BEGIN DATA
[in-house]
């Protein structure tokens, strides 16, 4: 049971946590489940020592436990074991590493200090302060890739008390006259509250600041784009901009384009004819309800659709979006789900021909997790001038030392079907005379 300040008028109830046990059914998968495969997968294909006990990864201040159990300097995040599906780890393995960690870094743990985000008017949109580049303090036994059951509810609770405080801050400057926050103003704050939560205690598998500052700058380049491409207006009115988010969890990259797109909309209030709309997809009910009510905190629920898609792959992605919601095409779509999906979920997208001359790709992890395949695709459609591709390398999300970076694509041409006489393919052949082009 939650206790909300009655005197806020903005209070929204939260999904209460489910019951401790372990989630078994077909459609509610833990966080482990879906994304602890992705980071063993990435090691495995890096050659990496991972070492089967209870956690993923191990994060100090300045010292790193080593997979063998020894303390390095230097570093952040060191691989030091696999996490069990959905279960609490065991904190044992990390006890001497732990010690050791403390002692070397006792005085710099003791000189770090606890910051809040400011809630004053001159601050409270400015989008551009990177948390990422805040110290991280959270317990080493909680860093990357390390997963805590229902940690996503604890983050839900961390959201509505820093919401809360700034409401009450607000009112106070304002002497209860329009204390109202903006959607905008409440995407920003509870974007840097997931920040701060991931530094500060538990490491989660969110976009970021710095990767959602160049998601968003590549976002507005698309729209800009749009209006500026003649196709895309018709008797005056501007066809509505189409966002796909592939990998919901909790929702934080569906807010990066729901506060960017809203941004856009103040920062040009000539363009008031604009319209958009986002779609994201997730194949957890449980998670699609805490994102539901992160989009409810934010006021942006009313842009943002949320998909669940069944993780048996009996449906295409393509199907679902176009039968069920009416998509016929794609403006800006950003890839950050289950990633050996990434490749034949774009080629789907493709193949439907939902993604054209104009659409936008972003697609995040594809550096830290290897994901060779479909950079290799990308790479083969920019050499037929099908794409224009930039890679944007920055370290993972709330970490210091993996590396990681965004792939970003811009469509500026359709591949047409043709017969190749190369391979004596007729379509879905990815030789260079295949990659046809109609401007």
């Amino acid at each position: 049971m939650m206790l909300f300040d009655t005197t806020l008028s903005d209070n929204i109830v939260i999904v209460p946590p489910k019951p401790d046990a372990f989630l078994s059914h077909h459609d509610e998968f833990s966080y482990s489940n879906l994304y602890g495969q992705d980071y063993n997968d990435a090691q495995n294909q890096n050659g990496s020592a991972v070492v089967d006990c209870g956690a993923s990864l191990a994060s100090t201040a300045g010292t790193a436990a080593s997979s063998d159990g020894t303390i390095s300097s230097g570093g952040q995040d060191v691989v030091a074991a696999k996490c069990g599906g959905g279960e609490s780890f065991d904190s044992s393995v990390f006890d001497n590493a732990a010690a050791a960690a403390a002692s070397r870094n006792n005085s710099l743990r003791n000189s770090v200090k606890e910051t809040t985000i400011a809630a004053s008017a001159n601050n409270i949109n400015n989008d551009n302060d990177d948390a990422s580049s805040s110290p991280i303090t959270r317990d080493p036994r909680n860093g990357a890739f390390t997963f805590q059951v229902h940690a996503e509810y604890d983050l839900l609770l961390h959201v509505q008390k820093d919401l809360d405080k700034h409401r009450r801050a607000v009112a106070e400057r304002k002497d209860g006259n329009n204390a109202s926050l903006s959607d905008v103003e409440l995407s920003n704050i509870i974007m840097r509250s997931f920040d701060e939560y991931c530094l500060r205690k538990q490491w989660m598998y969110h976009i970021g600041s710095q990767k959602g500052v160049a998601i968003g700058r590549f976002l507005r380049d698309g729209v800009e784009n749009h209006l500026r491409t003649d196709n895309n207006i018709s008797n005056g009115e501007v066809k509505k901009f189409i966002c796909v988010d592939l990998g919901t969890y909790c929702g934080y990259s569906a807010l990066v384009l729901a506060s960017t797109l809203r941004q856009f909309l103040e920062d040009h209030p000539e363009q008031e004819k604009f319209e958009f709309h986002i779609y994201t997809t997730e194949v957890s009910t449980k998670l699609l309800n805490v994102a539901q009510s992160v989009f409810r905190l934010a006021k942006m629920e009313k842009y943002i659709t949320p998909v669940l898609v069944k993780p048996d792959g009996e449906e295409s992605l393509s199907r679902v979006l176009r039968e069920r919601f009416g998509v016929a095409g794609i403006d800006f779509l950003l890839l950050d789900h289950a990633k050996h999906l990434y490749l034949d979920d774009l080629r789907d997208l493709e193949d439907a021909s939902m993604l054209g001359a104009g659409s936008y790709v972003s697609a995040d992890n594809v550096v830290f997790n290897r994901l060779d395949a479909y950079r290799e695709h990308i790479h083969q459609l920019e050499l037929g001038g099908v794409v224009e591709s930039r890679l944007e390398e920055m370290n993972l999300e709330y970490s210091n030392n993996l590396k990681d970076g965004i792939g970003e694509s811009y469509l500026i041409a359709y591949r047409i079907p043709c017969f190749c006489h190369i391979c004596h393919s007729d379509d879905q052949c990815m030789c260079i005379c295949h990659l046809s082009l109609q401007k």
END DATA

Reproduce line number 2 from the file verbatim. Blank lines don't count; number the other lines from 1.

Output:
């Protein structure tokens, strides 16, 4: 049971946590489940020592436990074991590493200090302060890739008390006259509250600041784009901009384009004819309800659709979006789900021909997790001038030392079907005379 300040008028109830046990059914998968495969997968294909006990990864201040159990300097995040599906780890393995960690870094743990985000008017949109580049303090036994059951509810609770405080801050400057926050103003704050939560205690598998500052700058380049491409207006009115988010969890990259797109909309209030709309997809009910009510905190629920898609792959992605919601095409779509999906979920997208001359790709992890395949695709459609591709390398999300970076694509041409006489393919052949082009 939650206790909300009655005197806020903005209070929204939260999904209460489910019951401790372990989630078994077909459609509610833990966080482990879906994304602890992705980071063993990435090691495995890096050659990496991972070492089967209870956690993923191990994060100090300045010292790193080593997979063998020894303390390095230097570093952040060191691989030091696999996490069990959905279960609490065991904190044992990390006890001497732990010690050791403390002692070397006792005085710099003791000189770090606890910051809040400011809630004053001159601050409270400015989008551009990177948390990422805040110290991280959270317990080493909680860093990357390390997963805590229902940690996503604890983050839900961390959201509505820093919401809360700034409401009450607000009112106070304002002497209860329009204390109202903006959607905008409440995407920003509870974007840097997931920040701060991931530094500060538990490491989660969110976009970021710095990767959602160049998601968003590549976002507005698309729209800009749009209006500026003649196709895309018709008797005056501007066809509505189409966002796909592939990998919901909790929702934080569906807010990066729901506060960017809203941004856009103040920062040009000539363009008031604009319209958009986002779609994201997730194949957890449980998670699609805490994102539901992160989009409810934010006021942006009313842009943002949320998909669940069944993780048996009996449906295409393509199907679902176009039968069920009416998509016929794609403006800006950003890839950050289950990633050996990434490749034949774009080629789907493709193949439907939902993604054209104009659409936008972003697609995040594809550096830290290897994901060779479909950079290799990308790479083969920019050499037929099908794409224009930039890679944007920055370290993972709330970490210091993996590396990681965004792939970003811009469509500026359709591949047409043709017969190749190369391979004596007729379509879905990815030789260079295949990659046809109609401007």